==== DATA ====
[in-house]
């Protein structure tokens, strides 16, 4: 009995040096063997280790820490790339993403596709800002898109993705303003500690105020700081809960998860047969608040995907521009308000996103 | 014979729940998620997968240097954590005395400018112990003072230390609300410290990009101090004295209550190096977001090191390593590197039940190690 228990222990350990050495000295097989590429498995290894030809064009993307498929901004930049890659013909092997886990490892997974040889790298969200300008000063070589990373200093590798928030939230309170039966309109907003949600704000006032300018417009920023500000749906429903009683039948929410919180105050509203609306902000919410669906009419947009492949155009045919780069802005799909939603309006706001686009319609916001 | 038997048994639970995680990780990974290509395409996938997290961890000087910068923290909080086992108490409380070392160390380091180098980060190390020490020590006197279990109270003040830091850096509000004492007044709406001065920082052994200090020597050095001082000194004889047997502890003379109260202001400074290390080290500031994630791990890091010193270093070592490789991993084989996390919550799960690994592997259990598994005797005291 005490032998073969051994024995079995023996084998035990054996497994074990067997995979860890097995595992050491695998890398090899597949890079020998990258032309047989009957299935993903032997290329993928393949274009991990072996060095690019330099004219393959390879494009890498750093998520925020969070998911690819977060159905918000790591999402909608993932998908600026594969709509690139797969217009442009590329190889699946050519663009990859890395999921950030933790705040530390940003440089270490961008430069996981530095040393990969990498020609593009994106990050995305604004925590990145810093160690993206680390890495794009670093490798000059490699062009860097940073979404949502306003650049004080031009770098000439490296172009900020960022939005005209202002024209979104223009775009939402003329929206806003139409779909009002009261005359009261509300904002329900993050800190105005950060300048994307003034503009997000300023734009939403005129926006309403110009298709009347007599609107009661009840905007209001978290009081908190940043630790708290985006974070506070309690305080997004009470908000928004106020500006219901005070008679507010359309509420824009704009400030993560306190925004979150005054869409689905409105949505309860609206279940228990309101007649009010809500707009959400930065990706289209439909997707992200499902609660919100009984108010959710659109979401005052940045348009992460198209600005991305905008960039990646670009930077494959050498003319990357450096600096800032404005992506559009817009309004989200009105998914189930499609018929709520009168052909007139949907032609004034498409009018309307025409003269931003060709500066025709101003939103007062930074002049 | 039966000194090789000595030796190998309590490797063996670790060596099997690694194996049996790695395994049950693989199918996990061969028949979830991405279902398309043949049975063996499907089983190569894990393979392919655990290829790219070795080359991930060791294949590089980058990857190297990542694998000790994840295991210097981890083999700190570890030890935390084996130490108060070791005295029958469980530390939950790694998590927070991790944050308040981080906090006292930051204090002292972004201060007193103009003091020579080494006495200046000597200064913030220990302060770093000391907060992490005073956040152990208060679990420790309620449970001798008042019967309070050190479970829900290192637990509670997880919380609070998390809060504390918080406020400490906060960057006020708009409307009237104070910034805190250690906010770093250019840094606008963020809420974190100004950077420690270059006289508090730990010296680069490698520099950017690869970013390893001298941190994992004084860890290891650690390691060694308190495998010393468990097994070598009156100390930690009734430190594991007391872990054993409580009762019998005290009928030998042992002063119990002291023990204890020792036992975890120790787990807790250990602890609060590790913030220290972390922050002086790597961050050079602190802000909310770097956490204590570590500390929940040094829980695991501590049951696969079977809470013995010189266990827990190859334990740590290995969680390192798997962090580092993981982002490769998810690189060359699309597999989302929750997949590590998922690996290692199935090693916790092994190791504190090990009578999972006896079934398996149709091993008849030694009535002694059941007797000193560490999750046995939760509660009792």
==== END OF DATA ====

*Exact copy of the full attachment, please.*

[in-house]
């Protein structure tokens, strides 16, 4: 009995040096063997280790820490790339993403596709800002898109993705303003500690105020700081809960998860047969608040995907521009308000996103 | 014979729940998620997968240097954590005395400018112990003072230390609300410290990009101090004295209550190096977001090191390593590197039940190690 228990222990350990050495000295097989590429498995290894030809064009993307498929901004930049890659013909092997886990490892997974040889790298969200300008000063070589990373200093590798928030939230309170039966309109907003949600704000006032300018417009920023500000749906429903009683039948929410919180105050509203609306902000919410669906009419947009492949155009045919780069802005799909939603309006706001686009319609916001 | 038997048994639970995680990780990974290509395409996938997290961890000087910068923290909080086992108490409380070392160390380091180098980060190390020490020590006197279990109270003040830091850096509000004492007044709406001065920082052994200090020597050095001082000194004889047997502890003379109260202001400074290390080290500031994630791990890091010193270093070592490789991993084989996390919550799960690994592997259990598994005797005291 005490032998073969051994024995079995023996084998035990054996497994074990067997995979860890097995595992050491695998890398090899597949890079020998990258032309047989009957299935993903032997290329993928393949274009991990072996060095690019330099004219393959390879494009890498750093998520925020969070998911690819977060159905918000790591999402909608993932998908600026594969709509690139797969217009442009590329190889699946050519663009990859890395999921950030933790705040530390940003440089270490961008430069996981530095040393990969990498020609593009994106990050995305604004925590990145810093160690993206680390890495794009670093490798000059490699062009860097940073979404949502306003650049004080031009770098000439490296172009900020960022939005005209202002024209979104223009775009939402003329929206806003139409779909009002009261005359009261509300904002329900993050800190105005950060300048994307003034503009997000300023734009939403005129926006309403110009298709009347007599609107009661009840905007209001978290009081908190940043630790708290985006974070506070309690305080997004009470908000928004106020500006219901005070008679507010359309509420824009704009400030993560306190925004979150005054869409689905409105949505309860609206279940228990309101007649009010809500707009959400930065990706289209439909997707992200499902609660919100009984108010959710659109979401005052940045348009992460198209600005991305905008960039990646670009930077494959050498003319990357450096600096800032404005992506559009817009309004989200009105998914189930499609018929709520009168052909007139949907032609004034498409009018309307025409003269931003060709500066025709101003939103007062930074002049 | 039966000194090789000595030796190998309590490797063996670790060596099997690694194996049996790695395994049950693989199918996990061969028949979830991405279902398309043949049975063996499907089983190569894990393979392919655990290829790219070795080359991930060791294949590089980058990857190297990542694998000790994840295991210097981890083999700190570890030890935390084996130490108060070791005295029958469980530390939950790694998590927070991790944050308040981080906090006292930051204090002292972004201060007193103009003091020579080494006495200046000597200064913030220990302060770093000391907060992490005073956040152990208060679990420790309620449970001798008042019967309070050190479970829900290192637990509670997880919380609070998390809060504390918080406020400490906060960057006020708009409307009237104070910034805190250690906010770093250019840094606008963020809420974190100004950077420690270059006289508090730990010296680069490698520099950017690869970013390893001298941190994992004084860890290891650690390691060694308190495998010393468990097994070598009156100390930690009734430190594991007391872990054993409580009762019998005290009928030998042992002063119990002291023990204890020792036992975890120790787990807790250990602890609060590790913030220290972390922050002086790597961050050079602190802000909310770097956490204590570590500390929940040094829980695991501590049951696969079977809470013995010189266990827990190859334990740590290995969680390192798997962090580092993981982002490769998810690189060359699309597999989302929750997949590590998922690996290692199935090693916790092994190791504190090990009578999972006896079934398996149709091993008849030694009535002694059941007797000193560490999750046995939760509660009792």